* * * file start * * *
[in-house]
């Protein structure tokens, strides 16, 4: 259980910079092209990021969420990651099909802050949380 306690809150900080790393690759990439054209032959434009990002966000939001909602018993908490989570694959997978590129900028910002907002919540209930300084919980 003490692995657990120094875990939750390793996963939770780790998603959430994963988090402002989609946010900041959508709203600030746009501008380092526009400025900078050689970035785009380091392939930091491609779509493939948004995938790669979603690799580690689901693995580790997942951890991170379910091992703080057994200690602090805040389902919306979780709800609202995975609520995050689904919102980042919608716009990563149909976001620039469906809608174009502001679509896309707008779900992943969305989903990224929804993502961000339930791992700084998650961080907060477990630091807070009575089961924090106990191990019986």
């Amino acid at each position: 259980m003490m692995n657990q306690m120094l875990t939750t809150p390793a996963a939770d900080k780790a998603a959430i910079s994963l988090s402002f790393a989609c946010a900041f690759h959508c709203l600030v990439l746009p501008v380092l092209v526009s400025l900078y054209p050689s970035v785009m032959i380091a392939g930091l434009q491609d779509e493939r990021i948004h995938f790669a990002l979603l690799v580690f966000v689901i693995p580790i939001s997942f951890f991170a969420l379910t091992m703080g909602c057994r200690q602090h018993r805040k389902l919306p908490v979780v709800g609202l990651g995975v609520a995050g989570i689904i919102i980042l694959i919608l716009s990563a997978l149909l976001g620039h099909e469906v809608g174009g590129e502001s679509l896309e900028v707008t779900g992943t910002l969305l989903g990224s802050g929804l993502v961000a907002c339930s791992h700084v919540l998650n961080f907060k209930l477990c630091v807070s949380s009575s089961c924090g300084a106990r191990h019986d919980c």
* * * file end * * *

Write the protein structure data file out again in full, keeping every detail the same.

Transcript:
[in-house]
């Protein structure tokens, strides 16, 4: 259980910079092209990021969420990651099909802050949380 306690809150900080790393690759990439054209032959434009990002966000939001909602018993908490989570694959997978590129900028910002907002919540209930300084919980 003490692995657990120094875990939750390793996963939770780790998603959430994963988090402002989609946010900041959508709203600030746009501008380092526009400025900078050689970035785009380091392939930091491609779509493939948004995938790669979603690799580690689901693995580790997942951890991170379910091992703080057994200690602090805040389902919306979780709800609202995975609520995050689904919102980042919608716009990563149909976001620039469906809608174009502001679509896309707008779900992943969305989903990224929804993502961000339930791992700084998650961080907060477990630091807070009575089961924090106990191990019986």
């Amino acid at each position: 259980m003490m692995n657990q306690m120094l875990t939750t809150p390793a996963a939770d900080k780790a998603a959430i910079s994963l988090s402002f790393a989609c946010a900041f690759h959508c709203l600030v990439l746009p501008v380092l092209v526009s400025l900078y054209p050689s970035v785009m032959i380091a392939g930091l434009q491609d779509e493939r990021i948004h995938f790669a990002l979603l690799v580690f966000v689901i693995p580790i939001s997942f951890f991170a969420l379910t091992m703080g909602c057994r200690q602090h018993r805040k389902l919306p908490v979780v709800g609202l990651g995975v609520a995050g989570i689904i919102i980042l694959i919608l716009s990563a997978l149909l976001g620039h099909e469906v809608g174009g590129e502001s679509l896309e900028v707008t779900g992943t910002l969305l989903g990224s802050g929804l993502v961000a907002c339930s791992h700084v919540l998650n961080f907060k209930l477990c630091v807070s949380s009575s089961c924090g300084a106990r191990h019986d919980c």